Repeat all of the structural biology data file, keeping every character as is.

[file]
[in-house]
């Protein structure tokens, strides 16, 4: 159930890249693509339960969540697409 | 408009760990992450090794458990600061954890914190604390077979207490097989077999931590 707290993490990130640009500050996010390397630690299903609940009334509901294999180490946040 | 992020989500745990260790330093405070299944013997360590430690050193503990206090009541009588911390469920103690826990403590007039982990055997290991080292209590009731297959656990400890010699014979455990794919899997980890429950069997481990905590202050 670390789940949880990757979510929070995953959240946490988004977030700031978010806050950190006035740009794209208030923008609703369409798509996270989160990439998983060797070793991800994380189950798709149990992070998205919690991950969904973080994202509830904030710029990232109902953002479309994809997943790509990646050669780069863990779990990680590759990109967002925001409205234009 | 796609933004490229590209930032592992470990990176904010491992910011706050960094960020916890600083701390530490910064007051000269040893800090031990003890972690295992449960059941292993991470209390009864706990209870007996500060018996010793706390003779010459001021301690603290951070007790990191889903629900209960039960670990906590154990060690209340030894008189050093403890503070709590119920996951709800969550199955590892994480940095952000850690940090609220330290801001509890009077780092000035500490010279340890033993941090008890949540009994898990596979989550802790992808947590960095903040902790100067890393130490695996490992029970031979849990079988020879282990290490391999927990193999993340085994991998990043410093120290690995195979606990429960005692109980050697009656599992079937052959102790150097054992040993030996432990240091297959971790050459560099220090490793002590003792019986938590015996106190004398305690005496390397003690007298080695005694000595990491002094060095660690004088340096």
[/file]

[in-house]
């Protein structure tokens, strides 16, 4: 159930890249693509339960969540697409 | 408009760990992450090794458990600061954890914190604390077979207490097989077999931590 707290993490990130640009500050996010390397630690299903609940009334509901294999180490946040 | 992020989500745990260790330093405070299944013997360590430690050193503990206090009541009588911390469920103690826990403590007039982990055997290991080292209590009731297959656990400890010699014979455990794919899997980890429950069997481990905590202050 670390789940949880990757979510929070995953959240946490988004977030700031978010806050950190006035740009794209208030923008609703369409798509996270989160990439998983060797070793991800994380189950798709149990992070998205919690991950969904973080994202509830904030710029990232109902953002479309994809997943790509990646050669780069863990779990990680590759990109967002925001409205234009 | 796609933004490229590209930032592992470990990176904010491992910011706050960094960020916890600083701390530490910064007051000269040893800090031990003890972690295992449960059941292993991470209390009864706990209870007996500060018996010793706390003779010459001021301690603290951070007790990191889903629900209960039960670990906590154990060690209340030894008189050093403890503070709590119920996951709800969550199955590892994480940095952000850690940090609220330290801001509890009077780092000035500490010279340890033993941090008890949540009994898990596979989550802790992808947590960095903040902790100067890393130490695996490992029970031979849990079988020879282990290490391999927990193999993340085994991998990043410093120290690995195979606990429960005692109980050697009656599992079937052959102790150097054992040993030996432990240091297959971790050459560099220090490793002590003792019986938590015996106190004398305690005496390397003690007298080695005694000595990491002094060095660690004088340096």